Recognize Volunteers as Non-Paid Staff
In developing and implementing volunteer programs, be sure to recognize volunteers as non-paid staff members. Such recognition is the basic requirement to the success of any volunteer program. Failing to recognize volunteers as non-paid staff sends the message that the volunteer program is low priority and of little importance to the organization.
Define Your Agency Needs
Volunteers are often recruited before their function has been defined. Paid staff are always hired for specific needs. If volunteers are recognized as non-paid staff, then they too should be “hired” based on a specific need. Agencies create real frustration and hard feelings in well-meaning volunteers if they recruit volunteers who really aren’t needed in agency programs and who are not given opportunity to make a valuable contribution to the organization.
Write Volunteer Job Descriptions
If real needs for volunteers exist in an agency, they can easily be transferred to written volunteer job descriptions. Each volunteer job description should include a position title, name of supervisor, time commitment, qualifications, required training, and specific duties.
Interview All Volunteers
Spend the time interviewing potential volunteers to make sure they have the right skill, aptitude, and demeanor for the job. No supervisor would hire a new paid employee without first interviewing each applicant in order to select the individual best-suited to the position.
Accept Only Qualified Volunteers
When an agency has taken time to think through and write out job descriptions that include the necessary qualifications for each volunteer position. Accepting only qualified volunteers who have been carefully interviewed on the basis of written volunteer descriptions will greatly enhance the success of the volunteer program.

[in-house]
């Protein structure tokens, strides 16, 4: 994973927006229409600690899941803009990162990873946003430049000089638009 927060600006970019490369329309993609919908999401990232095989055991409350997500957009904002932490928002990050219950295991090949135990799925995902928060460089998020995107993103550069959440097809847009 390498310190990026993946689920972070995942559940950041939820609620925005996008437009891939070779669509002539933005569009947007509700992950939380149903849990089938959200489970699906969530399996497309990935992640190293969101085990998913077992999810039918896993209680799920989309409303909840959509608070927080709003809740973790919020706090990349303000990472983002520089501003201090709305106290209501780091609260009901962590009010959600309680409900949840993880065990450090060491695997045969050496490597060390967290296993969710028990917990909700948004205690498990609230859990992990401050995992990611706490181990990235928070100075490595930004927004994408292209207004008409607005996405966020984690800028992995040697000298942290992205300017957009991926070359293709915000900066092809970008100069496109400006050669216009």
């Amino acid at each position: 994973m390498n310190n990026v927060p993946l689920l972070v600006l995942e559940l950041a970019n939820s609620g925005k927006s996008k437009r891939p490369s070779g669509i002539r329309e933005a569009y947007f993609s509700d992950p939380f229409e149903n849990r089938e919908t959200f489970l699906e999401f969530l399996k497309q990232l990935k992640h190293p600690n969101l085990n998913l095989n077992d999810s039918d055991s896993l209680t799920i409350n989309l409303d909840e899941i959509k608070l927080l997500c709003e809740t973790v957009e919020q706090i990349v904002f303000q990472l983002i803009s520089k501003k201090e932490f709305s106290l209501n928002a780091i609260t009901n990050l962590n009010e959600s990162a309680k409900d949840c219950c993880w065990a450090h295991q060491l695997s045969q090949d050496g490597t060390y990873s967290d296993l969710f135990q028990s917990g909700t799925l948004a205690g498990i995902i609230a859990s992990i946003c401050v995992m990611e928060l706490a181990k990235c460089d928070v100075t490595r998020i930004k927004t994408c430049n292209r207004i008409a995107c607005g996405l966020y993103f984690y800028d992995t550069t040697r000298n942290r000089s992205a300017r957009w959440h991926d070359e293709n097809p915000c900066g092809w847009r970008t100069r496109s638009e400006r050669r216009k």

Provide Training and Supervision
Supervision and training of volunteers is perhaps the weakest aspect of most volunteer programs. If there is a need, defined by a job description, then training and supervision will be planned for. Volunteers who are well-trained and well-supervised will be much more effective contributors to agency goals than those who must learn on their own without training and supervision.
Recognize and Thank Volunteers
Volunteers are non-paid staff. They obviously do not work for a monetary reward. Yet they must obtain something for their time and effort. They must feel that that time and effort are important to the organization. Personal recognition is very important to volunteers. Let volunteers know that they are making a real contribution to the organization. The easiest way to do this is by saying “thank you” to the individual volunteers.
Adapted from the Missouri Association of Community Arts Agencies
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